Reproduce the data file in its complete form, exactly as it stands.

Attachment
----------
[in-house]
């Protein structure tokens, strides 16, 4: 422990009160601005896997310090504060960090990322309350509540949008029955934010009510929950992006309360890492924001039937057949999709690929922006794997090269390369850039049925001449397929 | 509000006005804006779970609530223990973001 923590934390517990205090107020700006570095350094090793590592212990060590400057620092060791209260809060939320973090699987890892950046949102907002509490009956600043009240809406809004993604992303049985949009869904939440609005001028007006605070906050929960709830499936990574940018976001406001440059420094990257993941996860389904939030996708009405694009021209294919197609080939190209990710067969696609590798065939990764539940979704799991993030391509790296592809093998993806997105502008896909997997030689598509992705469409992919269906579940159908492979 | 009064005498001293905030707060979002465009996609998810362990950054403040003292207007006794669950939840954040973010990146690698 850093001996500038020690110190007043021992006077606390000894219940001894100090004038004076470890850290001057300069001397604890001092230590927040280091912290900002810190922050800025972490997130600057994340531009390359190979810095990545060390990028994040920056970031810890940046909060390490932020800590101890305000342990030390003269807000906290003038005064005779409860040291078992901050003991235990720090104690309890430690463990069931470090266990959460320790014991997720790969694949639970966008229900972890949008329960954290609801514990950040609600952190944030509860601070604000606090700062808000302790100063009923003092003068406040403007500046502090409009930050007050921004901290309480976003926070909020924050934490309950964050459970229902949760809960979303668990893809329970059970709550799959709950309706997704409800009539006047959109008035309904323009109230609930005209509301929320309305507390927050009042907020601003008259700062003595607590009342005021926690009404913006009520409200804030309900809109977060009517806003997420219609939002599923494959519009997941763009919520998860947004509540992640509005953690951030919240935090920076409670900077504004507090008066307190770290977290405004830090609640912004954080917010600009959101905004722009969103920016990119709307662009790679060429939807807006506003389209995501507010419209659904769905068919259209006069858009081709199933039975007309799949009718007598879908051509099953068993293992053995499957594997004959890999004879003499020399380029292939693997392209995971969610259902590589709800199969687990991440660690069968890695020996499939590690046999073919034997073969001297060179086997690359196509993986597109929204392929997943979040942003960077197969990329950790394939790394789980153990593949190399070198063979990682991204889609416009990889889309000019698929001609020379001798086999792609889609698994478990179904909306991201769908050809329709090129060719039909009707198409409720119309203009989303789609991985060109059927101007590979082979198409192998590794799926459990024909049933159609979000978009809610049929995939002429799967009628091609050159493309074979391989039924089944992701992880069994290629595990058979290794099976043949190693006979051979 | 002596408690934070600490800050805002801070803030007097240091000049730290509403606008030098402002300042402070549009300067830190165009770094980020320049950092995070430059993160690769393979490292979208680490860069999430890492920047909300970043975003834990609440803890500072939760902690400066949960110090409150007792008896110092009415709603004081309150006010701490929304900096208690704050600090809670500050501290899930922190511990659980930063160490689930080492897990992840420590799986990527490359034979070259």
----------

[in-house]
């Protein structure tokens, strides 16, 4: 422990009160601005896997310090504060960090990322309350509540949008029955934010009510929950992006309360890492924001039937057949999709690929922006794997090269390369850039049925001449397929 | 509000006005804006779970609530223990973001 923590934390517990205090107020700006570095350094090793590592212990060590400057620092060791209260809060939320973090699987890892950046949102907002509490009956600043009240809406809004993604992303049985949009869904939440609005001028007006605070906050929960709830499936990574940018976001406001440059420094990257993941996860389904939030996708009405694009021209294919197609080939190209990710067969696609590798065939990764539940979704799991993030391509790296592809093998993806997105502008896909997997030689598509992705469409992919269906579940159908492979 | 009064005498001293905030707060979002465009996609998810362990950054403040003292207007006794669950939840954040973010990146690698 850093001996500038020690110190007043021992006077606390000894219940001894100090004038004076470890850290001057300069001397604890001092230590927040280091912290900002810190922050800025972490997130600057994340531009390359190979810095990545060390990028994040920056970031810890940046909060390490932020800590101890305000342990030390003269807000906290003038005064005779409860040291078992901050003991235990720090104690309890430690463990069931470090266990959460320790014991997720790969694949639970966008229900972890949008329960954290609801514990950040609600952190944030509860601070604000606090700062808000302790100063009923003092003068406040403007500046502090409009930050007050921004901290309480976003926070909020924050934490309950964050459970229902949760809960979303668990893809329970059970709550799959709950309706997704409800009539006047959109008035309904323009109230609930005209509301929320309305507390927050009042907020601003008259700062003595607590009342005021926690009404913006009520409200804030309900809109977060009517806003997420219609939002599923494959519009997941763009919520998860947004509540992640509005953690951030919240935090920076409670900077504004507090008066307190770290977290405004830090609640912004954080917010600009959101905004722009969103920016990119709307662009790679060429939807807006506003389209995501507010419209659904769905068919259209006069858009081709199933039975007309799949009718007598879908051509099953068993293992053995499957594997004959890999004879003499020399380029292939693997392209995971969610259902590589709800199969687990991440660690069968890695020996499939590690046999073919034997073969001297060179086997690359196509993986597109929204392929997943979040942003960077197969990329950790394939790394789980153990593949190399070198063979990682991204889609416009990889889309000019698929001609020379001798086999792609889609698994478990179904909306991201769908050809329709090129060719039909009707198409409720119309203009989303789609991985060109059927101007590979082979198409192998590794799926459990024909049933159609979000978009809610049929995939002429799967009628091609050159493309074979391989039924089944992701992880069994290629595990058979290794099976043949190693006979051979 | 002596408690934070600490800050805002801070803030007097240091000049730290509403606008030098402002300042402070549009300067830190165009770094980020320049950092995070430059993160690769393979490292979208680490860069999430890492920047909300970043975003834990609440803890500072939760902690400066949960110090409150007792008896110092009415709603004081309150006010701490929304900096208690704050600090809670500050501290899930922190511990659980930063160490689930080492897990992840420590799986990527490359034979070259």